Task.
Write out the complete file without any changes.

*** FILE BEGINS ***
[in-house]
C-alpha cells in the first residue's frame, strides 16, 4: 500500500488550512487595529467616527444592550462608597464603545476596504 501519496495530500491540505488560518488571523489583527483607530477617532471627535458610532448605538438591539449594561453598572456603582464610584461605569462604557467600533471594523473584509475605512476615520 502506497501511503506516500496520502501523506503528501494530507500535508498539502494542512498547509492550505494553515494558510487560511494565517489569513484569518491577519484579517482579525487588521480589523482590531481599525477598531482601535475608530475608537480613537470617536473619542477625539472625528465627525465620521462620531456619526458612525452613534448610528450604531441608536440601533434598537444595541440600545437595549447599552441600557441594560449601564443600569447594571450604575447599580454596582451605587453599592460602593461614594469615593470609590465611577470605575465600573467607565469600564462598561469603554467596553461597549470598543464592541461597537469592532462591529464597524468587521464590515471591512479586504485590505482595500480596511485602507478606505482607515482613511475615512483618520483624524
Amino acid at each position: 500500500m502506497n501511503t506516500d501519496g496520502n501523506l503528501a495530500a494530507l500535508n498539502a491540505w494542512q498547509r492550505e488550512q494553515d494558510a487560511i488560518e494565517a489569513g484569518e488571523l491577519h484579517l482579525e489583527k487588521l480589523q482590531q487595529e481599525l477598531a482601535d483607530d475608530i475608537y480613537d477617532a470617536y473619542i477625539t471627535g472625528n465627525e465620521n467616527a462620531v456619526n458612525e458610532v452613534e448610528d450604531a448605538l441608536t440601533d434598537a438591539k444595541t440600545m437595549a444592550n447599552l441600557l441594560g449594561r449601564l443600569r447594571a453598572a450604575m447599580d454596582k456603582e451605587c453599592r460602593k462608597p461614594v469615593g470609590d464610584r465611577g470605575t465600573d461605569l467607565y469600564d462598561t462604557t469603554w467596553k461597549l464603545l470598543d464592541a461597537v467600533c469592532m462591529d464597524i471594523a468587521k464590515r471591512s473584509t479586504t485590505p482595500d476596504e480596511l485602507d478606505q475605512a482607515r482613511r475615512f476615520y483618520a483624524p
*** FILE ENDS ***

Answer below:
[in-house]
C-alpha cells in the first residue's frame, strides 16, 4: 500500500488550512487595529467616527444592550462608597464603545476596504 501519496495530500491540505488560518488571523489583527483607530477617532471627535458610532448605538438591539449594561453598572456603582464610584461605569462604557467600533471594523473584509475605512476615520 502506497501511503506516500496520502501523506503528501494530507500535508498539502494542512498547509492550505494553515494558510487560511494565517489569513484569518491577519484579517482579525487588521480589523482590531481599525477598531482601535475608530475608537480613537470617536473619542477625539472625528465627525465620521462620531456619526458612525452613534448610528450604531441608536440601533434598537444595541440600545437595549447599552441600557441594560449601564443600569447594571450604575447599580454596582451605587453599592460602593461614594469615593470609590465611577470605575465600573467607565469600564462598561469603554467596553461597549470598543464592541461597537469592532462591529464597524468587521464590515471591512479586504485590505482595500480596511485602507478606505482607515482613511475615512483618520483624524
Amino acid at each position: 500500500m502506497n501511503t506516500d501519496g496520502n501523506l503528501a495530500a494530507l500535508n498539502a491540505w494542512q498547509r492550505e488550512q494553515d494558510a487560511i488560518e494565517a489569513g484569518e488571523l491577519h484579517l482579525e489583527k487588521l480589523q482590531q487595529e481599525l477598531a482601535d483607530d475608530i475608537y480613537d477617532a470617536y473619542i477625539t471627535g472625528n465627525e465620521n467616527a462620531v456619526n458612525e458610532v452613534e448610528d450604531a448605538l441608536t440601533d434598537a438591539k444595541t440600545m437595549a444592550n447599552l441600557l441594560g449594561r449601564l443600569r447594571a453598572a450604575m447599580d454596582k456603582e451605587c453599592r460602593k462608597p461614594v469615593g470609590d464610584r465611577g470605575t465600573d461605569l467607565y469600564d462598561t462604557t469603554w467596553k461597549l464603545l470598543d464592541a461597537v467600533c469592532m462591529d464597524i471594523a468587521k464590515r471591512s473584509t479586504t485590505p482595500d476596504e480596511l485602507d478606505q475605512a482607515r482613511r475615512f476615520y483618520a483624524p